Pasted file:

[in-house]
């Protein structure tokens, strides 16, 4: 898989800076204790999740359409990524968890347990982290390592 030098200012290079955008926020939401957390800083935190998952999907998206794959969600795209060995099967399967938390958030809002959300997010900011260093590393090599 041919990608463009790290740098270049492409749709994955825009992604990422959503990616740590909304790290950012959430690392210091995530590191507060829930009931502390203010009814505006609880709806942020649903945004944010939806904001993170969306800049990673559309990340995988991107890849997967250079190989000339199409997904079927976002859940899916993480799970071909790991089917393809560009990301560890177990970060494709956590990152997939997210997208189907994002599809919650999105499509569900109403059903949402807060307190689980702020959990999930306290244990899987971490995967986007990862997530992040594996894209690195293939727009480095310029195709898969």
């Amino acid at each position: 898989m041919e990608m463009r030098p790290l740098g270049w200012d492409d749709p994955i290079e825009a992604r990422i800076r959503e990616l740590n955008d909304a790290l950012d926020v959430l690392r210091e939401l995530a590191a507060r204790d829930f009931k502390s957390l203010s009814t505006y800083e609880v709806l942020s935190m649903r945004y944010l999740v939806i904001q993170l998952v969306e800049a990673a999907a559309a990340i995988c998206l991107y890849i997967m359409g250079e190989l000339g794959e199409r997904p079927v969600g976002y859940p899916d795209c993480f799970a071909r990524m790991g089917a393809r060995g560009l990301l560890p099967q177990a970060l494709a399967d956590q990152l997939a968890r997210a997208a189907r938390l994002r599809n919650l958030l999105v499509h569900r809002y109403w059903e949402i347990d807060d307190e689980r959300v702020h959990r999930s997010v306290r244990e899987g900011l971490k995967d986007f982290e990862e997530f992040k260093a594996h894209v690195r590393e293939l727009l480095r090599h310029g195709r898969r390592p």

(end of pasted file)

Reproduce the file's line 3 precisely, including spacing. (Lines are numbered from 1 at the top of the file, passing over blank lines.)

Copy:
């Amino acid at each position: 898989m041919e990608m463009r030098p790290l740098g270049w200012d492409d749709p994955i290079e825009a992604r990422i800076r959503e990616l740590n955008d909304a790290l950012d926020v959430l690392r210091e939401l995530a590191a507060r204790d829930f009931k502390s957390l203010s009814t505006y800083e609880v709806l942020s935190m649903r945004y944010l999740v939806i904001q993170l998952v969306e800049a990673a999907a559309a990340i995988c998206l991107y890849i997967m359409g250079e190989l000339g794959e199409r997904p079927v969600g976002y859940p899916d795209c993480f799970a071909r990524m790991g089917a393809r060995g560009l990301l560890p099967q177990a970060l494709a399967d956590q990152l997939a968890r997210a997208a189907r938390l994002r599809n919650l958030l999105v499509h569900r809002y109403w059903e949402i347990d807060d307190e689980r959300v702020h959990r999930s997010v306290r244990e899987g900011l971490k995967d986007f982290e990862e997530f992040k260093a594996h894209v690195r590393e293939l727009l480095r090599h310029g195709r898969r390592p």